PICTURES OF THE MONTH - May 2015

Paddle Steamer Waverley Season 1973

 

On 1st January 1973 the Caledonian Steam Packet Company, owners of the Waverley, acquired most of the vessels in the fleet of MacBraynes and emerged newly constituted as Caledonian MacBrayne. To mark the change the ships were given a new funnel colour so for the 1973 season alone, which was to be her last before being sold into operational preservation, Waverley sported these newly painted red funnels with black tops adorned with red lions rampant on yellow discs.

 

Her excursion programme that summer, as set out in the leaflet above, offered the following options:

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Mondays 28 May until 27 September - Afternoon Cruise Round the Island of Bute

Depart Gourock 13.05 -> Dunoon 13.25 -> Largs 14.15 -> Rothesay 14.50 then cruise anti-clockwise round Bute to Millport 17.00 -> Largs 17.30 -> Rothesay 18.05 -> Dunoon 19.00 -> Gourock 19.20

 

 

"Collecting passengers at the principal resorts of Gourock, Dunooon, Largs and Rothesay the steamer points her bow northwards past Loch Striven and Colintraive into the famous Kyles of Bute.

After passing Tignabruaich the course is set down the west side of the Isle of Bute towards Inchmarnock Island. Fine views of Arran and the Kintre peninsula are obtained.

On round Garroch Head and between the Islands of Great and Little Cumbrae to Millport and Largs."

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Tuesdays 5 June until 25 September - Round the Lochs and Firth of Clyde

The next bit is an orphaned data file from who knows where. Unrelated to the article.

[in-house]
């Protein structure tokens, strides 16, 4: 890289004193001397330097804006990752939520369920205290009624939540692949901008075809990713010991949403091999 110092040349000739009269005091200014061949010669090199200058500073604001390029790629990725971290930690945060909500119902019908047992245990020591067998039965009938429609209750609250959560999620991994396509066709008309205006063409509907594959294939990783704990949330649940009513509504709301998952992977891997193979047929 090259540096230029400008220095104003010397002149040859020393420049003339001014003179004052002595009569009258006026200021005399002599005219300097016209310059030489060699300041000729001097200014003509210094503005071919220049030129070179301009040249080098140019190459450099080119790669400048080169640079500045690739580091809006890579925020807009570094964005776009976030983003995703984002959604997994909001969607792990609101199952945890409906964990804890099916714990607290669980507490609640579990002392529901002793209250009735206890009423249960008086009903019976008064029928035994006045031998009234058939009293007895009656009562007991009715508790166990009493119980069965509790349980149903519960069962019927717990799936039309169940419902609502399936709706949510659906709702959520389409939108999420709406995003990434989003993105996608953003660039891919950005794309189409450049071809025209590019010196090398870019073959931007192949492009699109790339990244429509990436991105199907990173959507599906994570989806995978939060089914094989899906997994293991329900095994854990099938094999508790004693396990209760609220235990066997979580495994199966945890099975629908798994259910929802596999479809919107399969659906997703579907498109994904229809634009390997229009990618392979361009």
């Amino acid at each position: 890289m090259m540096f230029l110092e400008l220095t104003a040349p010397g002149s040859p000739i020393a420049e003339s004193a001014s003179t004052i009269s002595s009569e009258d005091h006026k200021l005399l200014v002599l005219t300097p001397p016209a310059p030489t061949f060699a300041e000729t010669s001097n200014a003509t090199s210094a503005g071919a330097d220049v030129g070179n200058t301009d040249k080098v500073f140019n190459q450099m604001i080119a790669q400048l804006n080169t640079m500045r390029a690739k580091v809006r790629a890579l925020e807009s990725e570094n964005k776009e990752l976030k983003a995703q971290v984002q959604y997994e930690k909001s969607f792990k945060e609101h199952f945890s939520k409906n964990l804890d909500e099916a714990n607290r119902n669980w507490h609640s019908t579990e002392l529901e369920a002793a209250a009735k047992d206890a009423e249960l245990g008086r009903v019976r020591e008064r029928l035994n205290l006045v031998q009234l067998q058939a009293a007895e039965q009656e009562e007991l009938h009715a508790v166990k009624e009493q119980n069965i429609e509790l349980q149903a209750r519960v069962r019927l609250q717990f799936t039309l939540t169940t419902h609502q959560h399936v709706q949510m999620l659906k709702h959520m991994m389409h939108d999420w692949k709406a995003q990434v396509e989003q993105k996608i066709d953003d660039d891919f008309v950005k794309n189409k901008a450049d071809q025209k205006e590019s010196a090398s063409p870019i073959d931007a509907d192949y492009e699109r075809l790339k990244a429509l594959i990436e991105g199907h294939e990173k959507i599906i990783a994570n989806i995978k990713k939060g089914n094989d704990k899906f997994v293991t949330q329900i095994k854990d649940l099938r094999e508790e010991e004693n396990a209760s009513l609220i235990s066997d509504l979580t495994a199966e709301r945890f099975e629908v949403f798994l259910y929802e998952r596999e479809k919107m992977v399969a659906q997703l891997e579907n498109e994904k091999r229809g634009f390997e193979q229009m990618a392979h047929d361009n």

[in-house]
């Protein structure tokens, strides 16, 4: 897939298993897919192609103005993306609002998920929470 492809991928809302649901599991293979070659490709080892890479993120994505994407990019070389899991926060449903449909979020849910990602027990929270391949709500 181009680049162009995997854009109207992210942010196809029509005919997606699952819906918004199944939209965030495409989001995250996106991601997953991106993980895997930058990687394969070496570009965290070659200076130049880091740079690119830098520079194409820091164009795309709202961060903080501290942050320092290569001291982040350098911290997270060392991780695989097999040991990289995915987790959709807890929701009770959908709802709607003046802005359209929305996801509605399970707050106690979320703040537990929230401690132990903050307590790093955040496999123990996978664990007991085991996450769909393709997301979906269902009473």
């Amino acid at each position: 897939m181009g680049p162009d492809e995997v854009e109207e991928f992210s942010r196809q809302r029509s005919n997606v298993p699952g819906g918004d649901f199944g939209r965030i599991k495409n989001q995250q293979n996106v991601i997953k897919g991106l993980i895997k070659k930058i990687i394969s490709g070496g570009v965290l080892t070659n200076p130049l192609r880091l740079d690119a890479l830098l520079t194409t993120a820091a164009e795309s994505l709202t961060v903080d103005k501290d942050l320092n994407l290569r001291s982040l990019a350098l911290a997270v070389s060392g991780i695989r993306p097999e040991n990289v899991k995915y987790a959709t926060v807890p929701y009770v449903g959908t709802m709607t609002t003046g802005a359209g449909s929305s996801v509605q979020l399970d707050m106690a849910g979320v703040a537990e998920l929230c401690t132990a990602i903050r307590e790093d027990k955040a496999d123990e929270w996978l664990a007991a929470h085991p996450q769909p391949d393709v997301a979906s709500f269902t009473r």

Depart Gourock 09.00 -> Dunoon 9.20 -> Rothesay -> 10.10 ->Largs 10.50 then cruise clockwise round Bute calling again at Rothesay before proceeding into Loch Long and turning at the mouth of Loch Goil before returning to Dunoon 16.15 ->Wemyss Bay 16.40 -> Largs 17.15 -> Millport 17.45

 

 

"The steamer sails from Gourock via Dunoon, Rothesay and Largs before pointing her bows out between the islands of Great and little Cumbrae and across the main shipping channel, affording fine views of Arran and Kintyre.

She cruises on through the world famous Kyles of Bute and calls again at Rothesay.

Having left Rothesay and Dunoon astern she steams into deep and dark Loch long.

As Waverley paddles her way up between the steep wooded hillsides and turns at the mouth of Loch Goil, one imagines that one is sailing up a Norwegian Fjord."

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Wednesdays 30 May - 26 September - Round the Lochs and Firth of Clyde